No exchanges allowed
Holidays are now over and most of us have been confronted in the last couple of weeks with the question: “Do you already have all the presents?”
The last few weeks have been characterised, for many people, by hunting for material goods. To make somebody a present means today: to go for shopping. And this did not appear overnight. Philosopher Theodor W. Adorno was thinking about it in the ‘50es.
Even those who are less emotional during Christmas time are confronted with the task of giving presents to others. People feel forced to do it and see no other option as to go through it, in case they don’t want to stand out in the crowd. Christmas is a repeatedly tough test for atheists as well. Even they are giving presents to friends, parents and children — it’s mostly a “Gift from the heart”. Behind that social pressure and expectations exists a level of meaning, that nowadays gets too little attention.
If you take a look into an english dictionary, you will find the entry for “making somebody a present”– to give. The term gets to the root of the matter — it’s all about “giving”.
Adorno made an important contribution with his work in one of the most important philosophy collections of the 20th century. He presented in 1951 “minima moralia: Reflections from damaged life”. Those reflections are neither a systematic elaboration on a specific topic, nor do they contain a thesis. Adorno pursues philosophy in a very poetic sense: fragmentary, stylistically brilliant and lasting irritatingly. The book is carried by an emotional melancholie leading the reader to the idea that the right life does no longer exist.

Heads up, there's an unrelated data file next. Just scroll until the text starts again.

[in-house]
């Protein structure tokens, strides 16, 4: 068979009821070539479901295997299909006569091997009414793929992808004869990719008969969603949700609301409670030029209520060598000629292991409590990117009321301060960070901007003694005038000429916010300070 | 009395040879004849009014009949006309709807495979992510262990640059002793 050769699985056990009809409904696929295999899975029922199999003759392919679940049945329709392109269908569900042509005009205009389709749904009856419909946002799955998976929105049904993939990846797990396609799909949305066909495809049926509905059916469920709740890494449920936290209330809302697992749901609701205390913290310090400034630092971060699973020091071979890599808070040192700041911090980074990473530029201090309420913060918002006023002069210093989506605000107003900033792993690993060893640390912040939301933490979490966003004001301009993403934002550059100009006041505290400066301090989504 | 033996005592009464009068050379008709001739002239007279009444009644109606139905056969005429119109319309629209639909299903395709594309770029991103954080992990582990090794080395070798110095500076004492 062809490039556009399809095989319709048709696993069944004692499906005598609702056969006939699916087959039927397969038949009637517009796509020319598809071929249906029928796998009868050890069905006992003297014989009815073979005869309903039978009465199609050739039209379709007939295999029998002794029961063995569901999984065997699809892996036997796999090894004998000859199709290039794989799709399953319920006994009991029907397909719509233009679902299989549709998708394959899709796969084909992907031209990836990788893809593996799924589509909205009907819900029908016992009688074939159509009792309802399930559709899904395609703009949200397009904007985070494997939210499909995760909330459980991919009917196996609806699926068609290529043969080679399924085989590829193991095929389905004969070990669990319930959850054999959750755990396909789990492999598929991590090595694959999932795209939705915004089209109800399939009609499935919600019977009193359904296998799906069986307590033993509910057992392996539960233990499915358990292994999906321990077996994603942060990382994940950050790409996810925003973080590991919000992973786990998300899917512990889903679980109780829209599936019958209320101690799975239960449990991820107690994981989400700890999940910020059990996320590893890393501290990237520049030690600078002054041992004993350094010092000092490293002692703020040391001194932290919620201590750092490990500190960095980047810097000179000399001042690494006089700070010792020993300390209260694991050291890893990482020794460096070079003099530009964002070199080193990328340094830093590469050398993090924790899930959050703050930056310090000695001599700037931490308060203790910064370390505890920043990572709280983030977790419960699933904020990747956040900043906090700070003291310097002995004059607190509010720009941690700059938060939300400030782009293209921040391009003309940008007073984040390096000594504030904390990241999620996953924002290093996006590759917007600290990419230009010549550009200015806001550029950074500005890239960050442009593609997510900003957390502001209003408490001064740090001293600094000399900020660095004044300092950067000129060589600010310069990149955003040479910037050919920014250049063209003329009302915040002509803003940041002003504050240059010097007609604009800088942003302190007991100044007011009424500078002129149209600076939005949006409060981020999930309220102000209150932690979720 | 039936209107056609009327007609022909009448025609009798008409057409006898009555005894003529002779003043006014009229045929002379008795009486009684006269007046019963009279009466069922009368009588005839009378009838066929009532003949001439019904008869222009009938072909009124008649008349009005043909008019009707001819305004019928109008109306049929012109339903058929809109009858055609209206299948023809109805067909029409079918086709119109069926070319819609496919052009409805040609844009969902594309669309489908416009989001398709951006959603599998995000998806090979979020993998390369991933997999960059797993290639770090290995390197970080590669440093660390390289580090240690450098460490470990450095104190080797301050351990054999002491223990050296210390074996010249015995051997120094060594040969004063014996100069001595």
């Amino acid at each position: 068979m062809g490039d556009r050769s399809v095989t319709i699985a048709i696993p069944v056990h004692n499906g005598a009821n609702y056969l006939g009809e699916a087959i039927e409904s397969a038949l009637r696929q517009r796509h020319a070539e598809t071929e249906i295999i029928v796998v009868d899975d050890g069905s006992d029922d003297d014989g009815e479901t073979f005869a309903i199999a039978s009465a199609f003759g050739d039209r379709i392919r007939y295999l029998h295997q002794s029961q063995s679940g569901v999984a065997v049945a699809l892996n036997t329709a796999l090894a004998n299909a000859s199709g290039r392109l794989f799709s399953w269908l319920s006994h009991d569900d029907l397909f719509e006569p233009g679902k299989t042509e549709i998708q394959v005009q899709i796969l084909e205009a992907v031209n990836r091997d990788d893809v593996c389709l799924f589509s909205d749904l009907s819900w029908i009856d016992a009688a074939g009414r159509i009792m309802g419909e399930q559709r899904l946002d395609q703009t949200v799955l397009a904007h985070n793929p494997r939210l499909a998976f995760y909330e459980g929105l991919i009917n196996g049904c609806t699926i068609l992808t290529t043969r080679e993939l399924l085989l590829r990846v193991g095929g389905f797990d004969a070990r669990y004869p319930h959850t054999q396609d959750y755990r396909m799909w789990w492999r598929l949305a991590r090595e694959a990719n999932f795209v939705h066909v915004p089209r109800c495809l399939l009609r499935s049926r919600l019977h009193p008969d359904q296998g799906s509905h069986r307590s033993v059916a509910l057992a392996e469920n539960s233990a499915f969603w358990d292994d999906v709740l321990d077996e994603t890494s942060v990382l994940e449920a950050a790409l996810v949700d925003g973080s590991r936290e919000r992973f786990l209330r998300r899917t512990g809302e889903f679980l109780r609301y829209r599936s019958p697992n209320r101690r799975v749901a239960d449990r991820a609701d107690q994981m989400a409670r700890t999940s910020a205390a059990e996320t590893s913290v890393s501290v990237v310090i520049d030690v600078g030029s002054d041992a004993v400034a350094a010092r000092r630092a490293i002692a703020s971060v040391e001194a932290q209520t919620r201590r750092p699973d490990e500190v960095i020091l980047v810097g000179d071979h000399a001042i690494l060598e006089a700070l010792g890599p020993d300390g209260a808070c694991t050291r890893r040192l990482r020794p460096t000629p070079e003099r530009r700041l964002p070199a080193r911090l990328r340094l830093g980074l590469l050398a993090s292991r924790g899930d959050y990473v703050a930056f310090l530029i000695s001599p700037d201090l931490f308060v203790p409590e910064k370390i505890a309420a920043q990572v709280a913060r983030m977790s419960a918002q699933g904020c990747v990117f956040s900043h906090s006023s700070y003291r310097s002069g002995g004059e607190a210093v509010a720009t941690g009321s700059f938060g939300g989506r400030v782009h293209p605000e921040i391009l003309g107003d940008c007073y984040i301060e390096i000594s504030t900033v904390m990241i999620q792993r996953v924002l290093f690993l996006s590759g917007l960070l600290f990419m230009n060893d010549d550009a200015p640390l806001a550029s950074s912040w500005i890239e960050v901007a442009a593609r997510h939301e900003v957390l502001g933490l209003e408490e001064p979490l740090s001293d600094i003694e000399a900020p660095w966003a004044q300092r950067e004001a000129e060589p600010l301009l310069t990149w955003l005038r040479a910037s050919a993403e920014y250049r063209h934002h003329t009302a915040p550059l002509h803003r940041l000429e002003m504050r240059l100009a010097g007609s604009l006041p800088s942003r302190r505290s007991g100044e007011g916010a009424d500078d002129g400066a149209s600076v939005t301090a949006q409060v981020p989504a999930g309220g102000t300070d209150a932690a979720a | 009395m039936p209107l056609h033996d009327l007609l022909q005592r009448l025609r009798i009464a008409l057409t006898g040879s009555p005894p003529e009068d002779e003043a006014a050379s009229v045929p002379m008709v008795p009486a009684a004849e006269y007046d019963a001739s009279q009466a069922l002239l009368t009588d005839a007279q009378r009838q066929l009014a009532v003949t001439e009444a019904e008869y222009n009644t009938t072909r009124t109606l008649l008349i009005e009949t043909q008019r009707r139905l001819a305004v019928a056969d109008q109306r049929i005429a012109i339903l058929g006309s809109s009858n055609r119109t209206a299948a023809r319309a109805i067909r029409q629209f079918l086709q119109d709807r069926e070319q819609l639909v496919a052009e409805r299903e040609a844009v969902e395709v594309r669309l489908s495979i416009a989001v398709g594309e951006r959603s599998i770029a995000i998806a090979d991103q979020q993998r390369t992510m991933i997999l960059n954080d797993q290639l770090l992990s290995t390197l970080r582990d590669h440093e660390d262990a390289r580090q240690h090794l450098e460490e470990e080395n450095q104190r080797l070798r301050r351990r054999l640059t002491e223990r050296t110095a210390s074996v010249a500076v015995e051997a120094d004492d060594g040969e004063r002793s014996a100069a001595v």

Fragment no. 21 has always fascinated me, especially during the advent season. The first sentence is saying:
“Human beings are forgetting how to give gifts”.
That sentence alerts anyone who likes to give. Adorno alludes the breach of the exchange-principle, because giving is originally a thing of the past.
Nowadays gift-giving creates an unpleasant feeling: we are used to give something in case if we get something in return. What we seem to lack, as humans, is gift-giving without expectation of reward, be it power or the settling of a debt. The connection between “giving” and “receiving” has become a dominating factor in everyday life, that frightens us when we are supposed to accept something without purpose.
The sentence came to my mind when I recently got a pretty portable radio with headphones as a giveaway. A useless thing, but maybe great for a kid. I tried to give it away on the street, the kids did not want to accept it, because they thought they had to do something for me and then be obliged to me. Finally, I put the radio on an old sweets vending machine in front of the kindergarden. When I came back, it was gone. To get rid of it, I had to transform it into an unrelated finding.
When Adorno wrote his text in 1950s, it would not have happened probably. But he probably suspected that this market-like relations are something that inscribes into our deep psychic pattern. The proof of this change is the decline of gift-giving, which is reflected in the “embarrassing invention of gift articles “ and the widespread possibility of exchange.
He noticed that the obligation became more important than who is actually getting those presents. The person who is receiving the present becomes inessential. The gift item highlights the depersonalization of gift-giving. Such thoughts might be completely incomprehensible for those ones who rush in the morning of Christmas Eve to the perfume store to buy for their loved ones an expensive present in the last moment.